Native Mediterranean forests in Australia are dominated by two tree genera, Eucalyptus and Acacia, while Pinus and Eucalyptus dominate plantation forestry. In native forests, there is a high diversity of phloem and wood borers across several families in the Coleoptera and Lepidoptera. In the Coleoptera, cerambycid beetles (Cerambycidae), jewel beetles (Buprestidae), bark, ambrosia and pinhole beetles (Curculionidae) and pinworms (Lymexelidae) are some of the most commonly found beetles attacking eucalypts and acacias. In the Lepidoptera, wood moths (Cossidae), ghost moths (Hepialidae) and borers in the Xyloryctidae (subfamily Xyloryctinae) are most common. In contrast to native forests, there is a much more limited range of native insects present in Australian plantations, particularly in exotic Pinus spp. plantations, although eucalypt plantations do share some borers in common with native forests. This chapter reviews the importance of these borers in Australian forests primarily from an economic perspective (i.e. those species that cause damage to commercial tree species) and highlights a paucity of native forest species that commonly kill trees relative to the large scales regularly seen in North America and Europe.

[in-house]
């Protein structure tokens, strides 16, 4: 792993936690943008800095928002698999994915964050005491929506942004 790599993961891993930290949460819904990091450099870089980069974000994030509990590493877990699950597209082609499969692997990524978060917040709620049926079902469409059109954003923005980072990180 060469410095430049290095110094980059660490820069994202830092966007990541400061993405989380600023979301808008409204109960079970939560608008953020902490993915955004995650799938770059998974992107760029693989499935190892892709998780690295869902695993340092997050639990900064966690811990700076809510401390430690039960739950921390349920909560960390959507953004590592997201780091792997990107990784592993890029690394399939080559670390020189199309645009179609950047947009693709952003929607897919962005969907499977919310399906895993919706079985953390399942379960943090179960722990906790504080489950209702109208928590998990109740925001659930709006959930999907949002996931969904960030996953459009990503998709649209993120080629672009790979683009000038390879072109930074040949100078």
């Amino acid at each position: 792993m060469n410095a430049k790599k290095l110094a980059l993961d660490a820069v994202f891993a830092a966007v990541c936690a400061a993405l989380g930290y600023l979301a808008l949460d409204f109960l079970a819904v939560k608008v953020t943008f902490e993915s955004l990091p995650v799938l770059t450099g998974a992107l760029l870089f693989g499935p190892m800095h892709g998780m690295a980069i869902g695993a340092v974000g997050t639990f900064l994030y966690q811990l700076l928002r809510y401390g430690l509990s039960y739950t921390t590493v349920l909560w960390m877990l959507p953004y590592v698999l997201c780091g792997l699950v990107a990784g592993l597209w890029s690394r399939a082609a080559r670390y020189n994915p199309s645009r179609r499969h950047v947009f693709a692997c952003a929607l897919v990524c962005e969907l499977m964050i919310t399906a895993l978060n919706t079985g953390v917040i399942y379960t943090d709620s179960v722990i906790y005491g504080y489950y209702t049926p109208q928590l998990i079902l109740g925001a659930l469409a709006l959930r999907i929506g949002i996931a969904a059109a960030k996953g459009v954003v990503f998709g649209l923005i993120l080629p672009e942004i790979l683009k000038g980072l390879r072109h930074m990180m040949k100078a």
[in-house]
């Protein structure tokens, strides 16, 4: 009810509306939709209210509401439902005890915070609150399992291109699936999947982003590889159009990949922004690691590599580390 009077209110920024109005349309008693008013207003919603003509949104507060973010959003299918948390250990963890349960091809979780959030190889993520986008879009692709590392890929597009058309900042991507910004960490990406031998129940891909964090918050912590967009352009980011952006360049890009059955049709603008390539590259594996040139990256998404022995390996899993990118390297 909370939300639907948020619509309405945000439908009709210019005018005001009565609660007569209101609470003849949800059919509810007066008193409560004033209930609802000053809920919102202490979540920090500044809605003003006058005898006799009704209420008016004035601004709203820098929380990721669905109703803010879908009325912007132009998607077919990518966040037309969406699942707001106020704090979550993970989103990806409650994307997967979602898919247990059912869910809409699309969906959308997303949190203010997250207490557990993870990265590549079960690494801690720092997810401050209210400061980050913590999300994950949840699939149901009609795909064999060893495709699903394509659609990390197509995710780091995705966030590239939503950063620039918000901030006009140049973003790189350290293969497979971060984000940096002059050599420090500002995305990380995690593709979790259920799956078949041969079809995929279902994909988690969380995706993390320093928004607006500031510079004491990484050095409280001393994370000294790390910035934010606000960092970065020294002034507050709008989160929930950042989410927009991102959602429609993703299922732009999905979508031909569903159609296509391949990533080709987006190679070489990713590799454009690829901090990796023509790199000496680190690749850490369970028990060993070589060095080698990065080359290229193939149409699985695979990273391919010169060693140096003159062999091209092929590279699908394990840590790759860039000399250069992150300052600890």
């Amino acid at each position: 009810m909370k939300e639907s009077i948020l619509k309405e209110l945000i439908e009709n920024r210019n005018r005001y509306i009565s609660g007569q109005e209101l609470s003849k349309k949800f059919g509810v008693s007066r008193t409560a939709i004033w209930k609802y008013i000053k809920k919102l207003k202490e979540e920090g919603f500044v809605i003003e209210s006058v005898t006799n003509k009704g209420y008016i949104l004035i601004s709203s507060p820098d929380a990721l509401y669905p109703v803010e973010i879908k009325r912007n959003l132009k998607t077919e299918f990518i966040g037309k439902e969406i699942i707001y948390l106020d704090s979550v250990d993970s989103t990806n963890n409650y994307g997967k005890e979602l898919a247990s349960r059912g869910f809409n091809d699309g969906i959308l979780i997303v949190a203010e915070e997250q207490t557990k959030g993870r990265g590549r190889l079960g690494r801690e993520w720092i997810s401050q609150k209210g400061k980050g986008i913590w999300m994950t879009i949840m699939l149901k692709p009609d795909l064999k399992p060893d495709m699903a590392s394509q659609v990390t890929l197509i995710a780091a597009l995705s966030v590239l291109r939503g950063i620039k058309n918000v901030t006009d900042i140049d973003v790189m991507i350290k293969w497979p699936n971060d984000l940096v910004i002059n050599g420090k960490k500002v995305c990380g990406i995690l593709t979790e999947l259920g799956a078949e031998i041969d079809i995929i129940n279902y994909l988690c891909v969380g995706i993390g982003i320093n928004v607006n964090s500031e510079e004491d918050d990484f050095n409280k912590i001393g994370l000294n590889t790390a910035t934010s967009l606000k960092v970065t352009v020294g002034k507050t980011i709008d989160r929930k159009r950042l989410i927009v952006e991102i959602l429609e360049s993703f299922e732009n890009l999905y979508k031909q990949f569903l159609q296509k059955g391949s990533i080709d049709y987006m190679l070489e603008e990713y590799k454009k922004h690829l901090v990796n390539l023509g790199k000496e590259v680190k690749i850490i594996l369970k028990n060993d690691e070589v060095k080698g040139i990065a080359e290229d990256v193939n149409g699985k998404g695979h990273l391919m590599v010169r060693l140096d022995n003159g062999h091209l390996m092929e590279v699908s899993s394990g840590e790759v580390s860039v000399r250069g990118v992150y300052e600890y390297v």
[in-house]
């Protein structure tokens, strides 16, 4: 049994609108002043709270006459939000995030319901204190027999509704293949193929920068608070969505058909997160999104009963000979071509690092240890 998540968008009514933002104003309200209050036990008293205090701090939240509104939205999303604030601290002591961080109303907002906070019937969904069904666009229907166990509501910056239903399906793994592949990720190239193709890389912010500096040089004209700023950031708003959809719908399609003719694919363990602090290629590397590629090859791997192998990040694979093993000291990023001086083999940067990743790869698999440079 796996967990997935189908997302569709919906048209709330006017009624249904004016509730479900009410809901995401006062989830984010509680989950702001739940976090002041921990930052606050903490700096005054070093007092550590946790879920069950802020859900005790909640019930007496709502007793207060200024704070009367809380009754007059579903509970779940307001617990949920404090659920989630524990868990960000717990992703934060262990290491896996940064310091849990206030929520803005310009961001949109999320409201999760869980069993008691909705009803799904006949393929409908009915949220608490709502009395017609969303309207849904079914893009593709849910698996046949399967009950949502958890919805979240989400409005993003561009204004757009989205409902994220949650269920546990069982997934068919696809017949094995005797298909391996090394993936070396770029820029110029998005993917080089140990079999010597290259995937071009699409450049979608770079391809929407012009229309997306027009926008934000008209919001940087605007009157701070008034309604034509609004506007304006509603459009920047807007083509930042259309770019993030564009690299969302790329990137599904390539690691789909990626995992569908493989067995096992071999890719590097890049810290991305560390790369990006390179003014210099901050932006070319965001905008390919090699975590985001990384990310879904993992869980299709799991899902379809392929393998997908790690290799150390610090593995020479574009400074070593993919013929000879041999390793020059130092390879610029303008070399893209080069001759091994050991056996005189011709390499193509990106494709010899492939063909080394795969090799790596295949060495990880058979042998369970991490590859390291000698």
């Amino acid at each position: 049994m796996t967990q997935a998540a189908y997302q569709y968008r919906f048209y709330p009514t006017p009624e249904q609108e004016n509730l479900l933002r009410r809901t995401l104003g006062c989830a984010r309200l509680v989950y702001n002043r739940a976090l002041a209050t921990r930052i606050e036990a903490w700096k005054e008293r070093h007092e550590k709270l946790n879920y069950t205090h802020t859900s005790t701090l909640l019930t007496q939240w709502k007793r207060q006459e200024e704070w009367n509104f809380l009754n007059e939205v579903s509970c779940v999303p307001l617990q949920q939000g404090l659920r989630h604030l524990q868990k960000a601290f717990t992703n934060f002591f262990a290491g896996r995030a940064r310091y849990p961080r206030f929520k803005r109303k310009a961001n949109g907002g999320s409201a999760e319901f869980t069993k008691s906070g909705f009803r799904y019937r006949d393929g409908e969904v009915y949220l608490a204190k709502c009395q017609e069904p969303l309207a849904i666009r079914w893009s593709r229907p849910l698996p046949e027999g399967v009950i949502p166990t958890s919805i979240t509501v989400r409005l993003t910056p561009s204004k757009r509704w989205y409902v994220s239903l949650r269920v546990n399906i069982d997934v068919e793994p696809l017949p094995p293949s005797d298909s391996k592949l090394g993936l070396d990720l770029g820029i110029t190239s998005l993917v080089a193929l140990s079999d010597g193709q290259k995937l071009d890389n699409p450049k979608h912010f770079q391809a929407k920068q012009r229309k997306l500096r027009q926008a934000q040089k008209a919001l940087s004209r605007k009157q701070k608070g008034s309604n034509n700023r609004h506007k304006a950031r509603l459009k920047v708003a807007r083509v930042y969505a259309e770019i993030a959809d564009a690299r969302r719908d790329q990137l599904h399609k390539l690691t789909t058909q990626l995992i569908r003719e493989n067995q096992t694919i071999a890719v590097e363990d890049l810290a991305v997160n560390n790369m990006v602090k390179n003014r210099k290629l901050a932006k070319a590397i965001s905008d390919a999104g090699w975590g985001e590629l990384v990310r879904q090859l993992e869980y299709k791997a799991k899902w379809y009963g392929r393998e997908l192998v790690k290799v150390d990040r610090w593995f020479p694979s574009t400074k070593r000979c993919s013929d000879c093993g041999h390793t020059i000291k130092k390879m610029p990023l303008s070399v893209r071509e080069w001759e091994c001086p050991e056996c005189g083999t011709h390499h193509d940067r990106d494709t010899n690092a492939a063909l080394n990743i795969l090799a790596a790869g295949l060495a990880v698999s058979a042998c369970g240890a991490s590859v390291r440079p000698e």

Insects and Diseases of Mediterranean Forest Systems / Timothy D Paine, Francois, Lieutier (eds): pp.455-473